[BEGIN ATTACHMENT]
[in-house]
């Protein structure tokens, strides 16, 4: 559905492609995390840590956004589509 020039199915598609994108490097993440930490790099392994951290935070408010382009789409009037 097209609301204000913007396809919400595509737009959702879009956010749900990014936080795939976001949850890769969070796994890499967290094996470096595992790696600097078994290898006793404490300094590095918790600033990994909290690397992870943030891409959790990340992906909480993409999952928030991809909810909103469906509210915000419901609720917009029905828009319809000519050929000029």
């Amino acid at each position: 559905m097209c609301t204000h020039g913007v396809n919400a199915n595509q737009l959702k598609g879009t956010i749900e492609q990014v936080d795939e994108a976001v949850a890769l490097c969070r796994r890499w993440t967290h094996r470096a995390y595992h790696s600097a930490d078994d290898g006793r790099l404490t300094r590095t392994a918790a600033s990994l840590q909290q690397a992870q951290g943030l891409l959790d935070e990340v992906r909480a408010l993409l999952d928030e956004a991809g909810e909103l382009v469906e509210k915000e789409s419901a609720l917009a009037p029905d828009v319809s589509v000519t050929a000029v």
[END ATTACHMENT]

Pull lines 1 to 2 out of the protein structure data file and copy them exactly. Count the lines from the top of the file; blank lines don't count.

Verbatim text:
[in-house]
């Protein structure tokens, strides 16, 4: 559905492609995390840590956004589509 020039199915598609994108490097993440930490790099392994951290935070408010382009789409009037 097209609301204000913007396809919400595509737009959702879009956010749900990014936080795939976001949850890769969070796994890499967290094996470096595992790696600097078994290898006793404490300094590095918790600033990994909290690397992870943030891409959790990340992906909480993409999952928030991809909810909103469906509210915000419901609720917009029905828009319809000519050929000029």